It was just before harvest. The water had come to an unbelievable height. I thought I had produced good leaves because I had good sunlight and good drainage along the Kuma River. I was shocked. I was in the tobacco leaf drying plant at the time. In fact, it was my wife, who had been with me all along, who saw the tobacco leaves flowing down the river. She was traumatized by the sight. On that day, the road was impassable and we could not return to our home. When she finally returned home at 3:00 or 4:00 p.m., her house was also flooded. The whole family worked together to shovel away the mud.

He said he became hopeless about how he was going to make a living in the future.

According to Mr. Izuno, physical strength and experience are the key to producing good leaf tobacco. In December, he prepares the fields (putting in fertilizer and preparing the beds between rice paddies), and in January, he starts sowing seeds and making seedlings. The work of preparing the fields is so important that it is said, “80% of the work is to prepare the beds between rice paddies and 20% of the work is to prepare the seedlings between rice paddies. In March, the seedlings are planted in the field. As the leaf tobacco plants grow, shoots appear, which are manually pinched off to ensure that the leaves are nourished.

I work from morning till night to remove the buds,” he says. Even during Golden Week, when people are talking about 10 holidays in a row, I’m just picking buds. When my children were young, I couldn’t take them anywhere.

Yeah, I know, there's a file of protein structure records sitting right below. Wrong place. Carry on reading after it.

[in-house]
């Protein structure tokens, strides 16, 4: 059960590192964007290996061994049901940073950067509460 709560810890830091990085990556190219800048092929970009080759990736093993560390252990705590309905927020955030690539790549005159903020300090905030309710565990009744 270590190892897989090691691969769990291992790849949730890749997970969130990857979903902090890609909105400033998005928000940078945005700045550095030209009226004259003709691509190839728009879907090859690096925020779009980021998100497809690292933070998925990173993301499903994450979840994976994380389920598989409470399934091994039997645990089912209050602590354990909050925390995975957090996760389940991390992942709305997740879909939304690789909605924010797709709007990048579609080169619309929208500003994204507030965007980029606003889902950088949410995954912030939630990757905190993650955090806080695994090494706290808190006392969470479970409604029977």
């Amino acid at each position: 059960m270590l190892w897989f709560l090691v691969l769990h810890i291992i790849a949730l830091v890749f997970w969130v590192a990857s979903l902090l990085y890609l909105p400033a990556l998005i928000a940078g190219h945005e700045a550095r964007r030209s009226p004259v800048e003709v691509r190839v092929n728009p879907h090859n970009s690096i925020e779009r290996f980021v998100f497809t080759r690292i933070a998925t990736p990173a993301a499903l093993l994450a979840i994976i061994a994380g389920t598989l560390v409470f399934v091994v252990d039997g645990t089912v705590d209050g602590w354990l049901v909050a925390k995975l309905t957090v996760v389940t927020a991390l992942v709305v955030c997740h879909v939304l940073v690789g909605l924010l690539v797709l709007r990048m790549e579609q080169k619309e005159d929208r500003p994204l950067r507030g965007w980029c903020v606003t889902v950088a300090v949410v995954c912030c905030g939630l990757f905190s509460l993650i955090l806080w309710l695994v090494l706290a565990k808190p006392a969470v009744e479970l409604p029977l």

It is also important to harvest at the right time, he says. The leaves must not be too young, and of course they must not be too ripe. Rain or shine, you have to harvest when you have to harvest. During this time of the year, while harvesting, they also have to dry the leaves.

We usually start harvesting around 4 a.m. and take the leaves to the communal drying station in the morning. In the afternoon it is hot, so we take a short rest, and then harvest and dry the leaves again in the evening or at night.

Despite the hard work, Mr. Ituno says he loves making leaf tobacco.

It is interesting precisely because it is difficult. No matter how many decades I have been making leaf tobacco, I am still a first-year student every year.

Good leaves are ripe, well-structured, and thick. But for this to happen, the weather must be stable. When it rains a lot, I get nervous,” he says. In the past, we have had hail damage. Drying is done by machine, but if a power outage occurs in the middle of the drying process, everything is thrown away. The drying process, which involves removing water, is not always perfect. Every step of the process requires the utmost care.

In 2020, not even one-third of the previous year’s crop was harvested. The flooded area was not suitable for growing leaf tobacco, so last year and this year he grew fodder rice there. My favorite leaf tobacco production was done in a field near my house.